Joe Barr, head of commercial builder Hansen Yuncken, yesterday said in an interview that the "cultural differences between how people deal with each other" in Dubai and Australia "really hits you in the face". Despite critics questioning the strength of the offshore construction industry, Hansen Yuncken has recorded a yearly turnover of approximately A$1.2 billion, with A$2.3 billion of contracts yet to be completed. "I think the general market is tight, the subcontractors are tight, the margins are tight," Mr Barr added. Page 19.-- John Rice, vice-chairman of global industrial conglomerate General Electric, yesterday described the Federal Government as "gutsy" for holding firm on its commitment to introduce a A$23 a tonne price on carbon. "I applaud the Australian government for having the courage to go through with it because I think over the long run, the world is going to be better served if there is a cost associated with the production of carbon," he said. Page 20.-- Mike Smith, chief executive of Australia and New Zealand Banking Group, yesterday declared that the lender will increase its trading in the yuan after the Reserve Bank of Australia and the People's Bank of China unveiled a A$30 billion currency swap agreement last week. "The Government and the Reserve Bank of Australia have done a very good job ... It makes sense for Australia to play a part in this because of the natural trade flow with China and, with trade flow, comes investment flow," he added. Page 20.--

THE SYDNEY MORNING HERALD (this site)The rollout of the national broadband network is being slowed down by the federal government requirement that NBN Co take responsibility for installing fibre in new housing estates that include the remote mining villages growing in response to the mining boom. "Taking on the wholesale universal service obligation for these development estates before we have a network built is obviously not easy is taking some time," Mike Quigley, chief executive of NBN Co, testified last month to a Senate committee. Page B1.-- The research and development tax incentives currently worth billions of dollars to some of the largest companies in Australia may be cut as a panel instigated by Federal Treasurer Wayne Swan evaluates potential changes to the business tax system intended to allow this year's budget to provide benefits for small businesses. "We will have to continue to find substantial savings in the budget," said Mr Swan yesterday in an economic note. Page B1.-- The franchising sector currently contributes A$128 billion to the Australian economy and in opposition to the hype over the problems some small-time operators experience with major franchise brands, the executive director of the Franchise Council of Australia, Steve Wright, pointed out that " genuinely is one of the few situations in business where the partners' relationship is symbiotic." The Asia-Pacific Centre for Franchising Excellence at Griffith University stated that a prerequisite for taking on a franchise was extensive due diligence. Page B6.--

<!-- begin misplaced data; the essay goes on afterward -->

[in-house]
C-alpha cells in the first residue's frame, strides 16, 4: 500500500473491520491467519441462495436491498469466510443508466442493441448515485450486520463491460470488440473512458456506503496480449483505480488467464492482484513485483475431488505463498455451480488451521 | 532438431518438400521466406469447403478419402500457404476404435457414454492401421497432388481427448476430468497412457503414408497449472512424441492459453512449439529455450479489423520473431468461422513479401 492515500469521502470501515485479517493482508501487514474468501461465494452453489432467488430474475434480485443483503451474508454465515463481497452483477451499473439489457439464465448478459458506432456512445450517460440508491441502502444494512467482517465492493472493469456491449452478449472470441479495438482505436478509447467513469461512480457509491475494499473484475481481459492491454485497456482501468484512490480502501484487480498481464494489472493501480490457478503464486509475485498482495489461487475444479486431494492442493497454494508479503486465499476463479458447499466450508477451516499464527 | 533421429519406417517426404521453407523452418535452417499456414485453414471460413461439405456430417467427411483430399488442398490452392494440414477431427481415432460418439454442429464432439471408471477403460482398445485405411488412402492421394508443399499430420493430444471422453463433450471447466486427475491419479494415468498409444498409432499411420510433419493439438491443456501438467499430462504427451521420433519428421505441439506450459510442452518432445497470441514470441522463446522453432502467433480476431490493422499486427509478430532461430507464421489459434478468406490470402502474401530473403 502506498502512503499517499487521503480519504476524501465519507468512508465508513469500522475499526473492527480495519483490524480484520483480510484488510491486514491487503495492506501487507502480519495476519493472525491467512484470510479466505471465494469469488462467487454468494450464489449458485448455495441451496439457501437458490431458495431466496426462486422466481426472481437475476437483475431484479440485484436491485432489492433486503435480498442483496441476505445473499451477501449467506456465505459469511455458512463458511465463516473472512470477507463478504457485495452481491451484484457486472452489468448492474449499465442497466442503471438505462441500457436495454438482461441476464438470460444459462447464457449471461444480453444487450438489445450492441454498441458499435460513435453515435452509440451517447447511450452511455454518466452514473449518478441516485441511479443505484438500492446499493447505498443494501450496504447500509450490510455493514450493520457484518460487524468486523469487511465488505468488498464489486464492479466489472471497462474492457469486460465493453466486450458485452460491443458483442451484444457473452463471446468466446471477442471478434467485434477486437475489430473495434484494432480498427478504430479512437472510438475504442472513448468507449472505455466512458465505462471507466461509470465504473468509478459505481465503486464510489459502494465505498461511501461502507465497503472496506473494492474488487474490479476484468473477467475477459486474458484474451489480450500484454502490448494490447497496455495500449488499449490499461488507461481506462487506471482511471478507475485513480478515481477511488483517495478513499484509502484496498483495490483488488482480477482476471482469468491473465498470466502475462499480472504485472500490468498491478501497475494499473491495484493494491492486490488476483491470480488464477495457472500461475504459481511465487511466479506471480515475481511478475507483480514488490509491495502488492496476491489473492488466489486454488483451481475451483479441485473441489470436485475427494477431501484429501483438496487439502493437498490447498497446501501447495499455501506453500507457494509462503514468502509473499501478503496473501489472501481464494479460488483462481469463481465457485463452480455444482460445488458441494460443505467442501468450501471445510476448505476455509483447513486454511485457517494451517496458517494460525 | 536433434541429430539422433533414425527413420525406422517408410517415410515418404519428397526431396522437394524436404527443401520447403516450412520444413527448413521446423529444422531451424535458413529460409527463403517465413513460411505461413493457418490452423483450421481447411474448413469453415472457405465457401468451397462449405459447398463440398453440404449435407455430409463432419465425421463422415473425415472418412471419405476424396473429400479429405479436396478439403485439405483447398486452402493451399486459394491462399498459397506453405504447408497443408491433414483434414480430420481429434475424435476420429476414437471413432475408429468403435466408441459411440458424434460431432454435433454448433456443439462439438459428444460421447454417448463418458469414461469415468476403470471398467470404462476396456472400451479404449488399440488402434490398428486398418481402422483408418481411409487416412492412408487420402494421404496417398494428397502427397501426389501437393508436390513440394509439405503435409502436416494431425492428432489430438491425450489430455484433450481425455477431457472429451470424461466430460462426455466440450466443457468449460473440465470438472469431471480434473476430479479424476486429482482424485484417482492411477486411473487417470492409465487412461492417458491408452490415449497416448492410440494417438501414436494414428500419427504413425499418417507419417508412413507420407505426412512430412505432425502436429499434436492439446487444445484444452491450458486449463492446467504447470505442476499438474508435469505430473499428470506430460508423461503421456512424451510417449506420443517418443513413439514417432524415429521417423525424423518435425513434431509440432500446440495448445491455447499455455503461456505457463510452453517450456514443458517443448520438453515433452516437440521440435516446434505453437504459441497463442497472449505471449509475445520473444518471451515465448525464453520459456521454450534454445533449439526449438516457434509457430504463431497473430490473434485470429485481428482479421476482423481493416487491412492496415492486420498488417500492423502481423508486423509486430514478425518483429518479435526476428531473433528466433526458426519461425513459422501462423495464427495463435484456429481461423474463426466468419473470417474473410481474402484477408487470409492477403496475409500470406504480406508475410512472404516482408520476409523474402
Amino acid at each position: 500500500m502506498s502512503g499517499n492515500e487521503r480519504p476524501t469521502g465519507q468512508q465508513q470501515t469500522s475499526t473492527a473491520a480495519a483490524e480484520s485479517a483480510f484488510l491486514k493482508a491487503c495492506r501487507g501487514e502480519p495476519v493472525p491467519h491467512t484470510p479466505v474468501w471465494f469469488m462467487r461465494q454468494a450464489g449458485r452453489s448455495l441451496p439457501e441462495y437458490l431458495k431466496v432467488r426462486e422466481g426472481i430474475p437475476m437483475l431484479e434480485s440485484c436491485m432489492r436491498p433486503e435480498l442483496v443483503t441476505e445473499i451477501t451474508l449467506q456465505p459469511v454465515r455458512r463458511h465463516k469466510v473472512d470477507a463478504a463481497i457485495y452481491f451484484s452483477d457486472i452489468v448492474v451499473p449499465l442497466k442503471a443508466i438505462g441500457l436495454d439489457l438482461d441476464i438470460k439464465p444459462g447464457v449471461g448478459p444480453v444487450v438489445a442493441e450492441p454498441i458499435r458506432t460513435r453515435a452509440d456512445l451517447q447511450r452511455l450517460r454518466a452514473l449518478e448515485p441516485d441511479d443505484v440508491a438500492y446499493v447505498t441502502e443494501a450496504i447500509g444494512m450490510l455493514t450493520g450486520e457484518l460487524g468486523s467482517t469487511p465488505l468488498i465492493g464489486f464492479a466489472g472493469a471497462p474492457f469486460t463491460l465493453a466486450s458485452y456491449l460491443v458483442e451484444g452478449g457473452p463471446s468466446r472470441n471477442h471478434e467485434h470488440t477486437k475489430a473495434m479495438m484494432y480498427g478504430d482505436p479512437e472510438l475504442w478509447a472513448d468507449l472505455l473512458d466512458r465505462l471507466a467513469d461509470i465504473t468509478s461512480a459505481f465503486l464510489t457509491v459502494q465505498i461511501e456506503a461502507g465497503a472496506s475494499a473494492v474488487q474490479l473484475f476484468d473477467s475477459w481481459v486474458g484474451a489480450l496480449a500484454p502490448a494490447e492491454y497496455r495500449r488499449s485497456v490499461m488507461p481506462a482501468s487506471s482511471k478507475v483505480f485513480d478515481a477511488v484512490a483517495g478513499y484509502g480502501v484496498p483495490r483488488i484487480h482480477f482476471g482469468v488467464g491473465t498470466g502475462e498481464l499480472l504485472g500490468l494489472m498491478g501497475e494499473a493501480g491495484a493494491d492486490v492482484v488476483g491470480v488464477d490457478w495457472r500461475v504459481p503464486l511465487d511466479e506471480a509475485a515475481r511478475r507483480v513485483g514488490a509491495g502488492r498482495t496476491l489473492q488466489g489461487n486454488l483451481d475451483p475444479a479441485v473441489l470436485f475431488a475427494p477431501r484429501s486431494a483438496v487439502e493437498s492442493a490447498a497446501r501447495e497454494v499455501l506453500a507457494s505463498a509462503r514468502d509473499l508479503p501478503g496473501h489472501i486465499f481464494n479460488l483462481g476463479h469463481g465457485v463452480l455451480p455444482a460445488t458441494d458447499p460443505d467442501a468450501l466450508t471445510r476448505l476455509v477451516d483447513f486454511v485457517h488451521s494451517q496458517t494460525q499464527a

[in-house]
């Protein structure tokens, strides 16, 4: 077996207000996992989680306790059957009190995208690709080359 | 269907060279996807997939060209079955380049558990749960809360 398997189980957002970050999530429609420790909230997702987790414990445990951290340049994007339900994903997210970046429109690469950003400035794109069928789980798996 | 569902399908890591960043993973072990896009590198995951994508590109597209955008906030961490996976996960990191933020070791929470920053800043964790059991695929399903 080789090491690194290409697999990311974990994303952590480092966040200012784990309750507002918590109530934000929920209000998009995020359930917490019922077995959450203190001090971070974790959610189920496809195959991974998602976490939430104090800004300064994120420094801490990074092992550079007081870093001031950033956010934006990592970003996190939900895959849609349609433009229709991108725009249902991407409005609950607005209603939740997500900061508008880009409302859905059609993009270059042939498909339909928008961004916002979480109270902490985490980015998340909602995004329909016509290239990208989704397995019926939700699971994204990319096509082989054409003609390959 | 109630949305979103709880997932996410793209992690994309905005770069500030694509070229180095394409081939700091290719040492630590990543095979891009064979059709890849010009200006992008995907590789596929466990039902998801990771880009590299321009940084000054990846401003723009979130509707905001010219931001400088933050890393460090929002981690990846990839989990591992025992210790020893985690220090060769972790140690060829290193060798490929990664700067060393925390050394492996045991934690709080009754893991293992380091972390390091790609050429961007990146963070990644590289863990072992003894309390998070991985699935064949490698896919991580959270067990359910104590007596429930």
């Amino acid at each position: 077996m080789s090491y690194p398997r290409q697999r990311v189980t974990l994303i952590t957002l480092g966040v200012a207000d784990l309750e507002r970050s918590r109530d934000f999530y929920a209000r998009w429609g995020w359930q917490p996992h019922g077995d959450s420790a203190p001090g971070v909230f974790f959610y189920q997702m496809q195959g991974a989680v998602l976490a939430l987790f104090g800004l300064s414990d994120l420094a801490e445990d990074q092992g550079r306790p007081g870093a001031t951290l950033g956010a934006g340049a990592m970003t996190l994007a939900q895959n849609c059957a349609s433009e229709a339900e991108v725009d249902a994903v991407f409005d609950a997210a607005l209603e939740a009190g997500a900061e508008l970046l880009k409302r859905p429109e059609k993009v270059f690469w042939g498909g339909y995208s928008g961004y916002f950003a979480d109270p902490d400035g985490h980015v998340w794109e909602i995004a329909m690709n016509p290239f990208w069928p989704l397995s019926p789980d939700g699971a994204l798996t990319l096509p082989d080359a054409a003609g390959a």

Alister Haigh, chief executive of Adelaide confectionary maker Haigh's Chocolates, said that in a time when Lindt, the Swiss chocolate maker, was selling its wares for a much lower price than the comparable Haigh family-business offerings, "We're finding that the customers  are spending as much as they were previously, but there's just less of them." The company's double-digit growth prior to the global financial crisis has dropped to 5 percent for 2011-12 but a new store in Sydney will open later this year. Page B6.-- THE AGE (this site)The corporate bond market in Australia could be significantly boosted if changes to give retail investors more scope to enter the market were implemented, according to Australia and New Zealand Banking Group. Adam Vise, head of structured products at the bank said, "We believe up to A$40 billion is readily accessible from the retail market, allowing corporates to diversify and expand their funding base." Page B3.-- MaxiTrans, which operates the Colrain truck and trailer parts business through South Australia and Victoria, is expected to acquire Queensland Diesel Spares for about A$20 million, perhaps as early as today. The acquisition will give MaxiTrans access to the expanding resources and mining sector in Queensland. Page B3.-- In the Melbourne metropolitan area, average net face rents have gone up 4.1 percent over the last six months as demand from tenants has proved stronger than an increase of 0.5 percent in vacancy rates, stated Amita Mehrotra, research manager at Colliers International. Similarly, in the south east, a new state government office building in Dandenong contributed to a 2 percent increase in the vacancy rate, but rental growth also increased by 6.7 percent. Page B8.0-- Despite the 1.2 percent drop in home loan approvals for January reported by the Australian Bureau of Statistics, consulting company URS reports that Australia is experiencing growth in the importation of softwoods. Figures from URS for December show a 12.8 percent fall in approvals for new dwellings and a 1.1 increase in imports of softwood timber. The strong Australian dollar was a contributing factor, said URS in its Timber Market Survey covering the last quarter of 2011. Page B8.--